A cognitive cooperative relaying scheme in which cognitive users assist PUs by relaying their information is proposed in [8]; where a Decode-and-Forward (DF) strategy is used, and the outage probability of PU is investigated. In [9] a cooperative cognitive network with two pairs of Source-Destination as primary and cognitive users is considered, where a cognitive relay assists both primary and cognitive users. There, a half-duplex Amplify-and-Forward (AF) relaying scheme is proposed, and the power allocation optimization problem for cognitive user and cognitive relay is considered [9]. A joint subcarrier and power allocation algorithm for cooperative multiuser orthogonal frequency division multiplexing (OFDM) CR is presented in [10]; where a DF cooperative strategy is used, and a three-node relay network is simplified to a tow-node network with the equivalent channel gain. In [11] joint relay selection and power allocation is investigated in a CR system to maximize system throughput by developing an optimal approach. Also a suboptimal approach is proposed which reduces complexity while maintaining performance. A relay selection in cooperative cognitive network is proposed in [12], in which a secondary node relays PU information to reduce the power consumption of PU, and simultaneously decrease interference from primary traffic which exposes spectrum opportunities for secondary system. In [13] a two-user AF relaying cognitive network is considered, and jointly allocation of sensing time and power is developed to maximize throughput of secondary network.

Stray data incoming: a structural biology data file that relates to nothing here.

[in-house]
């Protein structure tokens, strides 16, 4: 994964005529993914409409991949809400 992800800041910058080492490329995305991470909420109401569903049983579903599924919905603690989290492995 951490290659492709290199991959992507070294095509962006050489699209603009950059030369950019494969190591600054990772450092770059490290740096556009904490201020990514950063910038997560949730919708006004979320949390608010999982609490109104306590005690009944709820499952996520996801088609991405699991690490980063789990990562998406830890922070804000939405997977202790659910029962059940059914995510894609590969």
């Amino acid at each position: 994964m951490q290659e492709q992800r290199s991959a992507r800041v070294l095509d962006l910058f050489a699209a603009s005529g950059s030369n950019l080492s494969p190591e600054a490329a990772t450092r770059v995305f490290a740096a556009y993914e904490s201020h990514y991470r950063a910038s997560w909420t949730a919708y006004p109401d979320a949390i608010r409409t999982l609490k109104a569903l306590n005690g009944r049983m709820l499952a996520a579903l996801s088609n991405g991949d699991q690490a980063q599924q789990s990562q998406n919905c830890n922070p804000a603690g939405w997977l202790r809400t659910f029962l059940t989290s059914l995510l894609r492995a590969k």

It can be widely seen that novel wireless communications tend to use multi-carrier OFDM method because of its flexibility in resource allocation and the benefits on minimizing the impact of multi-path fading. To be in harmony with this trend, our interest in this study lies on an OFDM-based cooperative cognitive radio network. Among three different paradigms of cognitive radios, we choose underlay transmission where both the primary and cognitive users transmit over a same spectrum. Two pairs of Source-Destination (SD) nodes are considered where one pair is the primary user and the other is the secondary user. Also we assume that the secondary user’s transmission is assisted with a cognitive DF relay node. In underlay scenario, it is assumed that the secondary network is aware about channel gains from its transmitters to the PU. SU’s and the relay’s power are limited in this case, because simultaneous transmission with licensed users is available while cognitive transmitters (secondary source and the relay) have not violated an interference temperature which is constrained by primary network.

Our goal is to maximize the throughput of secondary network with interference power constraint defined by primary network, and total power constraint of secondary transmitter and the relay. A joint optimization of power allocation and subcarrier pairing for secondary transmitter and the DF relay node is developed. We formulate the joint power allocation and subcarrier pairing optimization problem, and then solve it using continuous relaxation, to reform the problem to dual problem. An algorithm to achieve feasible subcarrier pairing and power allocation is proposed based on the solution results. Extensive simulation results show that the proposed algorithm almost achieve the optimal weighted sum rate, and outperform existing methods in secondary throughput improvement.